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Data Analytics vs. Data Analysis
Quantitative vs. Qualitative Data
What is Behavioral Analytics?
Data Analytics vs. Business Analytics
Data Analytics vs. Data Science
The Difference Between Data Analytics and Statistics
The Difference Between Data Analytics and Data Visualization
Data Analytics Lifecycle
Data Analytics vs Business Intelligence
What is Descriptive Analytics?
What is Data Analytics?
What is Diagnostic Analytics?
Data Analytics Processes
A top-level guide to data lakes
Redshift vs Snowflake vs BigQuery: Choosing a Warehouse
Data Warehouse Architecture
What Is a Data Warehouse?
How to Create and Use Business Intelligence with a Data Warehouse
Best Practices for Accessing Your Data Warehouse
Data Warehouse Best Practices — preparing your data for peak performance
How do Data Warehouses Enhance Data Mining?
Data Warehouses versus Databases: What’s the Difference?
What are the Benefits of a Data Warehouse?
Key Concepts of a Data Warehouse
Data Warehouses versus Data Lakes
Data Warehouses versus Data Marts
Difference Between Big Data and Data Warehouses
How to Move Data in Data Warehouses
What Is Customer Data?
Customer Data Analytics
Customer Data Management
Collecting Customer Data
The Importance of First-Party Customer Data After iOS Updates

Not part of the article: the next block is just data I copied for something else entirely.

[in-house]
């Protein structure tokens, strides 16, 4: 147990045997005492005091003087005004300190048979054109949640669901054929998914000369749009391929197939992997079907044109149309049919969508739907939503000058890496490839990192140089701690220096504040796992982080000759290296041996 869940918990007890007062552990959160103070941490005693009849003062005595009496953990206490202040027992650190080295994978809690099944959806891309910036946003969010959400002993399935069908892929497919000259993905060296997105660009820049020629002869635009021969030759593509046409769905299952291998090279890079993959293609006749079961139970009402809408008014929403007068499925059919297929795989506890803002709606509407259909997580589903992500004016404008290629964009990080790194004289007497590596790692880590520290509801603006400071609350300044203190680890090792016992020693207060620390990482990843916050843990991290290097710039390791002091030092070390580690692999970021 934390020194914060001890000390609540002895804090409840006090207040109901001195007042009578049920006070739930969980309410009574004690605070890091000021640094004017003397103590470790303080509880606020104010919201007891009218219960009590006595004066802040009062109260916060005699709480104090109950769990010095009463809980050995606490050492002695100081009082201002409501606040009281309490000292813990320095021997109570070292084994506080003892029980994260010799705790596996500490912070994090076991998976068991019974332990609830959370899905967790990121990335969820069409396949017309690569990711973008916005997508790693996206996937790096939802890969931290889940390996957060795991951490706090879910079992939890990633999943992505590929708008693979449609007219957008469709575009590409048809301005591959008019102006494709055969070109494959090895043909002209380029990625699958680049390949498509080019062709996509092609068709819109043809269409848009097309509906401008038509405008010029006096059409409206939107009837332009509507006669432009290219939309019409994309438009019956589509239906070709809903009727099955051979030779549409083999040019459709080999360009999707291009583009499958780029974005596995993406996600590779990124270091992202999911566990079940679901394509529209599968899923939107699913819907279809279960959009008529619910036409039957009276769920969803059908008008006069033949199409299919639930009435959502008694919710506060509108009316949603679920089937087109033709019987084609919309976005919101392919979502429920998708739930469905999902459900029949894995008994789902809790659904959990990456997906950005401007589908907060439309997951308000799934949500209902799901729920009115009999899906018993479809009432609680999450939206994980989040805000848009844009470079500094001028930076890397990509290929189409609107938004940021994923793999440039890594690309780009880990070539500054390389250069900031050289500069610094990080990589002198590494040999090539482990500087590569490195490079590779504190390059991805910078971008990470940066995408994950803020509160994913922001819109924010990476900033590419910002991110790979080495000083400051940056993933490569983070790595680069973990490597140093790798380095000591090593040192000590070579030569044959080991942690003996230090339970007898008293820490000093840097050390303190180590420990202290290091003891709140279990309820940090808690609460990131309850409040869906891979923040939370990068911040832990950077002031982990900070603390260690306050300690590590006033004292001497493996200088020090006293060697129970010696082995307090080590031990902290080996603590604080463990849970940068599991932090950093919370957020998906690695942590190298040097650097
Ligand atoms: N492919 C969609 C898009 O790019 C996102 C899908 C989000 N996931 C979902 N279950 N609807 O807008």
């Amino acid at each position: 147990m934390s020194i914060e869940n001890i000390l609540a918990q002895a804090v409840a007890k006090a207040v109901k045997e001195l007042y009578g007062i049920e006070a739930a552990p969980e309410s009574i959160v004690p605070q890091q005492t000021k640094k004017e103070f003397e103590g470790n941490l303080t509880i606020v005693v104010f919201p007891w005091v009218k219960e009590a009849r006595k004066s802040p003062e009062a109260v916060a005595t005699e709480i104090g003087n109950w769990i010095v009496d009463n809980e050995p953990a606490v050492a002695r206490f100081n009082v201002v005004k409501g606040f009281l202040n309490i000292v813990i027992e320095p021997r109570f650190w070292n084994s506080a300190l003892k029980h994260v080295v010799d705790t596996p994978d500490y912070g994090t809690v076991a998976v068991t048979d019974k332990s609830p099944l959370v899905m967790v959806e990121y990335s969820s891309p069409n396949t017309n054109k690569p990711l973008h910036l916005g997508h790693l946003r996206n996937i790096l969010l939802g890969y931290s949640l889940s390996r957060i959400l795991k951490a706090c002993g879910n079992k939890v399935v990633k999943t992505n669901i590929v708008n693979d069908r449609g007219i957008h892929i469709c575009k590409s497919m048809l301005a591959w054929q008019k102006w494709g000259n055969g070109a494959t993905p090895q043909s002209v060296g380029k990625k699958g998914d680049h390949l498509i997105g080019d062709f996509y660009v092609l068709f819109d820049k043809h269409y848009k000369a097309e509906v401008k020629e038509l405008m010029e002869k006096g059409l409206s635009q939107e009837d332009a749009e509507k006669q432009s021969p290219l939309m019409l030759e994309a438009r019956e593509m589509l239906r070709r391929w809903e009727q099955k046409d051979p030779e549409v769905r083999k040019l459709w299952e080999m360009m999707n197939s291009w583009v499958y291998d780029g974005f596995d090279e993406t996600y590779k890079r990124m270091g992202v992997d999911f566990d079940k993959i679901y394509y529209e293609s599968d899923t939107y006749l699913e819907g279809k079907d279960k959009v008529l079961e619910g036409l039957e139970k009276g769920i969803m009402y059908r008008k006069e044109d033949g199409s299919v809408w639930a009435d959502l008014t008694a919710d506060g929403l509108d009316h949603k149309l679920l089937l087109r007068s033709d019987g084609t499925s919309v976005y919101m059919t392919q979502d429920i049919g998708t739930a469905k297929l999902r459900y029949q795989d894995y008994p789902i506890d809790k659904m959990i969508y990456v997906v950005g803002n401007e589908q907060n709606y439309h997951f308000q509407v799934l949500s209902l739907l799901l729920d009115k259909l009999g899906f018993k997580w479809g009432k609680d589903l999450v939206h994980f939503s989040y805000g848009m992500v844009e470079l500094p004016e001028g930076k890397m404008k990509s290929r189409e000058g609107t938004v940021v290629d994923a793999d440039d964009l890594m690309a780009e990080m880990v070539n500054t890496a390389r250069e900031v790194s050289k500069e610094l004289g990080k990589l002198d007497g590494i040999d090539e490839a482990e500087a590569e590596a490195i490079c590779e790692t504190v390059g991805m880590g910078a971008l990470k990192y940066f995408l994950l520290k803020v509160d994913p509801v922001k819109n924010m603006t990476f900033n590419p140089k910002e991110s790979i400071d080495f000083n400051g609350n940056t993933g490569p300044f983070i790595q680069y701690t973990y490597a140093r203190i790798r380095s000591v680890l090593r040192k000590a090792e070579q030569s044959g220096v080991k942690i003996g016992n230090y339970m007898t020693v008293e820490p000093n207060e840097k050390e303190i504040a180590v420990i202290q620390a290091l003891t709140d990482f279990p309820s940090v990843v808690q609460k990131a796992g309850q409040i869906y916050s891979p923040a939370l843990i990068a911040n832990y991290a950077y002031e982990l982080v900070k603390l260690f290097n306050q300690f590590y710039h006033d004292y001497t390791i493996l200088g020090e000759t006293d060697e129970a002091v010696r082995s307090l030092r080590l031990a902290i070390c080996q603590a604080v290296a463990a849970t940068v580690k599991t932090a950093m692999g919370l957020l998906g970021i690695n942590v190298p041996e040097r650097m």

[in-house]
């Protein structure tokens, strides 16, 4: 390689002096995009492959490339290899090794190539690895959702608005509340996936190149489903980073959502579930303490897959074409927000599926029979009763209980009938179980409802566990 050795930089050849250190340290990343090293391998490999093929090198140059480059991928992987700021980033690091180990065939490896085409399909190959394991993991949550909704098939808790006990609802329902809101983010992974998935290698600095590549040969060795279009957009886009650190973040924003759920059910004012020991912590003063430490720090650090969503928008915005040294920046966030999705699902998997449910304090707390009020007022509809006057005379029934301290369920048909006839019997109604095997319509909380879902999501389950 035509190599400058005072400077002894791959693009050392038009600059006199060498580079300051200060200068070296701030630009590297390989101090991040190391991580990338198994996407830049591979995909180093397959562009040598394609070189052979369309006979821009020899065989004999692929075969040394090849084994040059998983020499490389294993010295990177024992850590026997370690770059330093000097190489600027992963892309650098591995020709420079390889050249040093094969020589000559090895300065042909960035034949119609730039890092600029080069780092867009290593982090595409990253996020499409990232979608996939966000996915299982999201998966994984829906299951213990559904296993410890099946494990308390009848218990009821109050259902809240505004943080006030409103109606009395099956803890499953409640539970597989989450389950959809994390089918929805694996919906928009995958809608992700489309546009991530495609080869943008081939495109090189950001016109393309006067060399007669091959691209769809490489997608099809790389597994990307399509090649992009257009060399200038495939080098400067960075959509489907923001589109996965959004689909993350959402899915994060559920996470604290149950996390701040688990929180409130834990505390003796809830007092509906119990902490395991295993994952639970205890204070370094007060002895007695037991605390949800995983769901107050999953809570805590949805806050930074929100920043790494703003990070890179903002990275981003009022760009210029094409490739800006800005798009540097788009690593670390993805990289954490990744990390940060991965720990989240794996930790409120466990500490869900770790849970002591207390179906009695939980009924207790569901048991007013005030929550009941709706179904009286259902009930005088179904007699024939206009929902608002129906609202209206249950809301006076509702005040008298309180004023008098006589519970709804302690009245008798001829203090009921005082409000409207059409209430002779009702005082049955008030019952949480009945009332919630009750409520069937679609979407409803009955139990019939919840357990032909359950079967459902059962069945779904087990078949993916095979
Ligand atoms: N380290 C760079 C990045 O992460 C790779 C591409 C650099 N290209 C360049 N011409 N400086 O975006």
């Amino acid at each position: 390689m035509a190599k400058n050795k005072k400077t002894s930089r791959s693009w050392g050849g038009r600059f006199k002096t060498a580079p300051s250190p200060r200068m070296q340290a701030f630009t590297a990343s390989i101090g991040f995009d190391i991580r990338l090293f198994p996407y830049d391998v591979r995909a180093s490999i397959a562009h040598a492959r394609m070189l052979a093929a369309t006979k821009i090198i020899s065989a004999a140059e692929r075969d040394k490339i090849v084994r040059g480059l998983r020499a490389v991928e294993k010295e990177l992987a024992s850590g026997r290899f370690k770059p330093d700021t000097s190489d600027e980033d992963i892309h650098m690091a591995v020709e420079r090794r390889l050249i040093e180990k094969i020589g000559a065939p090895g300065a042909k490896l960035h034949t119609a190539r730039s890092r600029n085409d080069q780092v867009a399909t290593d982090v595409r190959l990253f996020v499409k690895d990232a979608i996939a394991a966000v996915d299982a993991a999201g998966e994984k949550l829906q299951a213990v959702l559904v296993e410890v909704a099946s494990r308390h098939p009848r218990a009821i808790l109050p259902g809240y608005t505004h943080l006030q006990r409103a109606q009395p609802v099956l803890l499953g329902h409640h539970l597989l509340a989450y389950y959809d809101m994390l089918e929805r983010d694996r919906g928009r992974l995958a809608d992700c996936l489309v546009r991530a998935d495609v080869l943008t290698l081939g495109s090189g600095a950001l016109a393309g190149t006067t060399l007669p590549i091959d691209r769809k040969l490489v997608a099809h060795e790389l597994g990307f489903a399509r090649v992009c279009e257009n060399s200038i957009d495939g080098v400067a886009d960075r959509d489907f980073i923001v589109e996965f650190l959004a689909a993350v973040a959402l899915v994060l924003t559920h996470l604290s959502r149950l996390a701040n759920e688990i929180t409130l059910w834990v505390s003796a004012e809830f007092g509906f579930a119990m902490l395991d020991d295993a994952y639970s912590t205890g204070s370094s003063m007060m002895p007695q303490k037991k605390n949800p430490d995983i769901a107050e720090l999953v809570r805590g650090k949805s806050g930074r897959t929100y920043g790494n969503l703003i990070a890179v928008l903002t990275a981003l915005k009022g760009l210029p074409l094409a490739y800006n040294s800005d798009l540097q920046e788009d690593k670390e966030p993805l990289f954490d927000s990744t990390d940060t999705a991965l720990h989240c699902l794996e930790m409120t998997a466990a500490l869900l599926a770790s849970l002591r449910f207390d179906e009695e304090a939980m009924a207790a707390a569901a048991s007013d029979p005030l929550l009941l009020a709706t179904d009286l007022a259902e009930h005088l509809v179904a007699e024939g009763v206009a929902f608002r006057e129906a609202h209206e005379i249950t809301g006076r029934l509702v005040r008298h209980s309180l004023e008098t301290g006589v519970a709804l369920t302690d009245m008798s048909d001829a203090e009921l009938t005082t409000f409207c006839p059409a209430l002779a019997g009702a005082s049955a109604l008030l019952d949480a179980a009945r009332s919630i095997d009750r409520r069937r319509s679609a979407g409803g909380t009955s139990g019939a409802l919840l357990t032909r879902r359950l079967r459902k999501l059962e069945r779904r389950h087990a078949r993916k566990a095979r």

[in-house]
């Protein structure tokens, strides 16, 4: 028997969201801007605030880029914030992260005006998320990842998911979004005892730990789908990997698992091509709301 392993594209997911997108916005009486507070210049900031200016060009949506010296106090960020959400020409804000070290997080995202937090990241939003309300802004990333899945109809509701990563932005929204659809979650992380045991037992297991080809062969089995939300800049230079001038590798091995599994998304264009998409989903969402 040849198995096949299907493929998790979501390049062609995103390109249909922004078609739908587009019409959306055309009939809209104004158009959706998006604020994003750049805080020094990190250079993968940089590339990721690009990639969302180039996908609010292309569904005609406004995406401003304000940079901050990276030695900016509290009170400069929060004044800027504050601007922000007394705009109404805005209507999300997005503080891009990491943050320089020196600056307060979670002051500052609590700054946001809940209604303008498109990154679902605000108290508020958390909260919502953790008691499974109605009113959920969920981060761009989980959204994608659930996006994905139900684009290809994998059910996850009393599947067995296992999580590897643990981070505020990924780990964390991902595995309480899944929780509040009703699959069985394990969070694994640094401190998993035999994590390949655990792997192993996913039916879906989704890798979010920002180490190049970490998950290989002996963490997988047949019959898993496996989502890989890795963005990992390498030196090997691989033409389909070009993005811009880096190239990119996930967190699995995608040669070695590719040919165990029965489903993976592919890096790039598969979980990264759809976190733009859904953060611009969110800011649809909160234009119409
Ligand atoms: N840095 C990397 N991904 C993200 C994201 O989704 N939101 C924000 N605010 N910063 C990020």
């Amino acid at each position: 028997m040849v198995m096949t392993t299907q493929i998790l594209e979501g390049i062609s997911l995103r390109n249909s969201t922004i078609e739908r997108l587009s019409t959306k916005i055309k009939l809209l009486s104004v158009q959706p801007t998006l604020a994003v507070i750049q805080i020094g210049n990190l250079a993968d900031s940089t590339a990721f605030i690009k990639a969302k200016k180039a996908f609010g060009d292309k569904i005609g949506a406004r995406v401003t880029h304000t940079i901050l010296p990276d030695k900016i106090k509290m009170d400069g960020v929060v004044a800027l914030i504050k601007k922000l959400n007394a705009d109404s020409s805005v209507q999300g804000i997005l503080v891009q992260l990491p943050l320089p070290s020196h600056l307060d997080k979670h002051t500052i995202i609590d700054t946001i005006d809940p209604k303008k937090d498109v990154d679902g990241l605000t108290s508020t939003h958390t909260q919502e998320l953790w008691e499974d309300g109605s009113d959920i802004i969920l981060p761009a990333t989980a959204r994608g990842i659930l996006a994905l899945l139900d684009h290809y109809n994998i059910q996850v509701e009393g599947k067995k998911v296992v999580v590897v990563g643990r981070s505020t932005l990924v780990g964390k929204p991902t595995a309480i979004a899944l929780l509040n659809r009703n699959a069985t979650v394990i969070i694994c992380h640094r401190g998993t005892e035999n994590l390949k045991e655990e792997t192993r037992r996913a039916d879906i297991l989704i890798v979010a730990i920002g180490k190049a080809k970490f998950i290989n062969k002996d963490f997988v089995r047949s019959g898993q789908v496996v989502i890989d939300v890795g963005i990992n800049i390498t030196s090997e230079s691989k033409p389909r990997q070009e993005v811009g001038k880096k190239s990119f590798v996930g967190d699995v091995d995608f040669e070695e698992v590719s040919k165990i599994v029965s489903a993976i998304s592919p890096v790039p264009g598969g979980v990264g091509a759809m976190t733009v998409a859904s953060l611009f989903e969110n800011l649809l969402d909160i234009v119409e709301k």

Types of Customer Data
What Is a Customer Data Platform?
What is an Identity Graph?
Customer Data Protection
A complete guide to first-party customer data
CDPs vs. DMPs
What is Identity Resolution?
What is Consent Management?
Data Access Control
Data Sharing and Third Parties
What is PII Masking and How Can You Use It?
Data Security Strategies
Data Security Technologies
Data Protection Security Controls
How to Manage Data Retention
How To Handle Your Company’s Sensitive Data
Data Security Best Practices For Companies
What is Persistent Data?
Google Analytics 4 and eCommerce Tracking
What Is Google Analytics 4 and Why Should You Migrate?
GA4 Migration Guide
GA4 vs. Universal Analytics
What are the New Features of Google Analytics 4 (GA4)?
Benefits and Limitations of Google Analytics 4 (GA4)
Understanding Google Analytics 4 Organization Hierarchy
Understanding Data Streams in Google Analytics 4
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Data Security Strategies
A data breach can result in serious consequences for your business. You may incur hefty fines, find your reputation has been damaged irreparably, have business secrets stolen, or have vital operational information tampered with or deleted. An effective data protection strategy can help reduce the risk of a possible data breach, keeping your reputation intact and your company running smoothly.
This page will explain what data protection is, and will cover the benefits of having a good data security strategy, as well as describing how you can implement effective enterprise data protection.
What is data protection?